Archduke Franz Ferdinand with his first elephant kill, photograph: Lala Deem Dayal, © KHM mit MVK und ÖTM

Exhibition: Franz Ferdinand's journey around the world, Vienna

Posted on on 19 February 2014
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An exhibition at the Weltmuseum in Vienna, Austria, will explore a ten month world trip that Archduke Franz Ferdinand made in 1892-93.

An American newspaper ran the headline 'Franz is here!' on his arrival in the USA during the tour, as such, the museum has entitled the exhibition: Franz is here! Franz Ferdinand's journey around the world.

It will open on the 9th April 2014 and run until the 2nd November.

Franz Ferdinand arriving in Tokyo in August 1893, Japan, Meiji-Period, © KHM mit MVK und ÖTM


The Weltmuseum is conscious that with the Centenary of the Archduke's assassination - who was murdered by Bosnian-Serb nationalists on the 28th June 1914 - that other institutions will focus on "his death and its terrible consequences".

The museum has therefore decided to focus on his world trip, which it describes as a "seminal event in the Archduke's life" and to address the question: who was Franz Ferdinand really?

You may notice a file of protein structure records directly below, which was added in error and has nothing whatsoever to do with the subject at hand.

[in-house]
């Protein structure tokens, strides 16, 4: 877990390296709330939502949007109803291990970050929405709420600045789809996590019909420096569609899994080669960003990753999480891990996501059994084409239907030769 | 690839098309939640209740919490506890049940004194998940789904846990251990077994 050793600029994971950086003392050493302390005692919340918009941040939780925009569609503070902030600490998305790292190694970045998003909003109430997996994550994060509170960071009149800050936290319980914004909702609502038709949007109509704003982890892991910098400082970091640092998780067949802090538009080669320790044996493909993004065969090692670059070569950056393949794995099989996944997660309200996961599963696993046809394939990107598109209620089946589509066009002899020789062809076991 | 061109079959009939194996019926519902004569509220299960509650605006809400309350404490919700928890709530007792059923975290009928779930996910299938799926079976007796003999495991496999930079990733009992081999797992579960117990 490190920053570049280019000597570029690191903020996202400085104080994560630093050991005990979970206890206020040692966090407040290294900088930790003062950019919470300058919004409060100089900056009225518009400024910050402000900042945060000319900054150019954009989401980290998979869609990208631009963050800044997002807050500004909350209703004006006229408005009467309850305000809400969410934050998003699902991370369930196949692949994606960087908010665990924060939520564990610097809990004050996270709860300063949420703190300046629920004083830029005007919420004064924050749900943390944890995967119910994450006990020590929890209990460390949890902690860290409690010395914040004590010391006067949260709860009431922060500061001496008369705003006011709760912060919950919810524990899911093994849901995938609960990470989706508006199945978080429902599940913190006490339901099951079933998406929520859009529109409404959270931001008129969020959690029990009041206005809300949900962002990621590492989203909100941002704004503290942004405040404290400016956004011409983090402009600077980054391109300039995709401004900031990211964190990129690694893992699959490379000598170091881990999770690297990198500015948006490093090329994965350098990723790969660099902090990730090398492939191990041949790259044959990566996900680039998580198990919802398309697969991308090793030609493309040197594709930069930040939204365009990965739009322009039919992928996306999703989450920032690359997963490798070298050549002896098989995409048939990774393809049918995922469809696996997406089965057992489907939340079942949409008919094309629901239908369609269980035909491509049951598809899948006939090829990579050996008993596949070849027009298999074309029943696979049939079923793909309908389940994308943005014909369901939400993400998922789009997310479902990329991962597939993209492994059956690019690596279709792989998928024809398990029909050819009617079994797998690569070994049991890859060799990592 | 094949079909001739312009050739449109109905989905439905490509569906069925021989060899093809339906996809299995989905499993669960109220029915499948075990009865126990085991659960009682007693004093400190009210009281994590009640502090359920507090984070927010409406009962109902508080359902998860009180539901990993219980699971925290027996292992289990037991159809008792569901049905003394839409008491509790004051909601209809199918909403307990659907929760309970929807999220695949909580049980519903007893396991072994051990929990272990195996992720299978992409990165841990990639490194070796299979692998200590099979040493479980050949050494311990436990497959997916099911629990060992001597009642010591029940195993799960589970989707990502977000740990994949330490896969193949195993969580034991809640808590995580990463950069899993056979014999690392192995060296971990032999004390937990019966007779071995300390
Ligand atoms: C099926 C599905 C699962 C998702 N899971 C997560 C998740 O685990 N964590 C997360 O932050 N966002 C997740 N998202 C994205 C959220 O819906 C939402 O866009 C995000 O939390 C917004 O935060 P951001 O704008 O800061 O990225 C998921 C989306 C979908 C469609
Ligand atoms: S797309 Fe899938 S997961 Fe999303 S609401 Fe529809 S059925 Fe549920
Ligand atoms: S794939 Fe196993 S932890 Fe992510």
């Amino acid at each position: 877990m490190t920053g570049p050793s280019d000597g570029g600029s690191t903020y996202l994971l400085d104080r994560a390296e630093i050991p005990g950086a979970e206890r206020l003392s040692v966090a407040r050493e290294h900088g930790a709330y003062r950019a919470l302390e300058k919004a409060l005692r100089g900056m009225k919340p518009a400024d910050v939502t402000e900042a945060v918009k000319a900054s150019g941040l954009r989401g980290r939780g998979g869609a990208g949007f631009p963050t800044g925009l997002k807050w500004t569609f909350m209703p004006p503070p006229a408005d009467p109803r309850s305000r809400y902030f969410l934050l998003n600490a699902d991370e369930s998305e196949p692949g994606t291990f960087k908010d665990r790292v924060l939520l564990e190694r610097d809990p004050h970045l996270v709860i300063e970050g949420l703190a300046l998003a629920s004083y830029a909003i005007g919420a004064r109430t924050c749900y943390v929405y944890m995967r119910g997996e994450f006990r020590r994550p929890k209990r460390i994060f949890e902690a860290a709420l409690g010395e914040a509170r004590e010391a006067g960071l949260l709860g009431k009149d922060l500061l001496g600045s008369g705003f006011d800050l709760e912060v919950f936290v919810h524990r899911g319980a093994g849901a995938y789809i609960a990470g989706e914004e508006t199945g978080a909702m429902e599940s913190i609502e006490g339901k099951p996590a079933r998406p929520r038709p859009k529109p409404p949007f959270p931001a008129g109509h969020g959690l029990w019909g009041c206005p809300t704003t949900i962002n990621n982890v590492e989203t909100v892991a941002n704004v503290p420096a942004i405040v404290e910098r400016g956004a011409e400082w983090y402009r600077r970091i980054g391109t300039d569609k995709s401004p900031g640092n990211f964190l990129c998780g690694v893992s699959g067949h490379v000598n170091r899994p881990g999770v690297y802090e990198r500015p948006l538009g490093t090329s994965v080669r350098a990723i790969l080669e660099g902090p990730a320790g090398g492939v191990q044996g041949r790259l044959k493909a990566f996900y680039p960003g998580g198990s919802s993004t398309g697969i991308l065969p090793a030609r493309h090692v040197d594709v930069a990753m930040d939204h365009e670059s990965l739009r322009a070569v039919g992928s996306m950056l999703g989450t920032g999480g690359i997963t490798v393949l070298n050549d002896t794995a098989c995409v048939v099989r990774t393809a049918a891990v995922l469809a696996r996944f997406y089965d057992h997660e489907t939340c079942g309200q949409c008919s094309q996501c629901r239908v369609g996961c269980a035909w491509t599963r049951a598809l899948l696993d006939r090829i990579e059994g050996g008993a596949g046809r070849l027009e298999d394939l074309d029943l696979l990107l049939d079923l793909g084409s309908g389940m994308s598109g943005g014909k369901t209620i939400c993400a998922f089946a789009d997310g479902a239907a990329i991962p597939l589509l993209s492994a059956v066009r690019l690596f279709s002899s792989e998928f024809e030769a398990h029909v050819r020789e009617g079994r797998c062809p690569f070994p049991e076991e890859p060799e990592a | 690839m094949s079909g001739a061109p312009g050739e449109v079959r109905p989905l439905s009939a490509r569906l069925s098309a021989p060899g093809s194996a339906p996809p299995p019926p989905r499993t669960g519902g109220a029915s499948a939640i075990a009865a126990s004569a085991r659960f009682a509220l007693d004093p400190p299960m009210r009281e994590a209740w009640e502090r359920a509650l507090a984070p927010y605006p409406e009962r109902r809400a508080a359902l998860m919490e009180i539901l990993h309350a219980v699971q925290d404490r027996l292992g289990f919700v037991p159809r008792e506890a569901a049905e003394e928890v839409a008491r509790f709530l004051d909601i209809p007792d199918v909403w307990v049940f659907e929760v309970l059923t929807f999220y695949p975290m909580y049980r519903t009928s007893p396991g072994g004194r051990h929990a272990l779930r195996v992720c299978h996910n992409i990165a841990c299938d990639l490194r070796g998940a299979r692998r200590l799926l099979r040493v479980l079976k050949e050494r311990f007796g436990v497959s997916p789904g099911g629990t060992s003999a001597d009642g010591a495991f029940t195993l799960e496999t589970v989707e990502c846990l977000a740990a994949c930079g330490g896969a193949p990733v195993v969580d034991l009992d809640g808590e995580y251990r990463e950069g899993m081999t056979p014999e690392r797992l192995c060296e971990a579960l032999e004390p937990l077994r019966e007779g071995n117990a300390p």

The museum will use the diaries that Franz Ferdinand kept during the tour - which were published as two volumes after his return to Austria-Hungary - as the basis of the exhibition.

Dance Mask – Malanggan – Ritual for the Dead, New Ireland (Bismarck Archipelago, Papua New Guinea), © KHM mit MVK und ÖTM

From Pula in Croatia, the Archduke travelled to Suez, Aden, Sri Lanka, India, Nepal, South-East Asia, Oceania, Australia, China, Japan and the United States, amassing 14,000 objects along the way; 10,000 of which are held at the Weltmuseum.

The diaries often document Franz Ferdinand expressing himself in a highly personal manner, as he met princes, emperors and Maharajas.

Archduke Franz Ferdinand with Mahbub-Ali-Khan, Nizam of Hyderabad, photograph: Lala Deem Dayal, © KHM mit MVK und ÖTM

The diaries offer "a wealth of insight into his own contradictory personality" and will be accompanied by objects he collected.

The Archduke was conscious of highlighting to his people his qualifications to rule, the Weltmuseum says, and of projecting himself as "an educator of his people".

He put his entire collection on show upon his return in his own museum.

Ethnographic artefacts, photographs, archive material and contemporary press cuttings will all be on display, which, the museum states, will provide a "completely new picture of the conflicting and fragmented identity of the Archduke".

                            Gangamar India, 12th century statue, © KHM mit MVK und ÖTM

Source: Weltmuseum Vienna

Posted by: Daniel Barry, Centenary News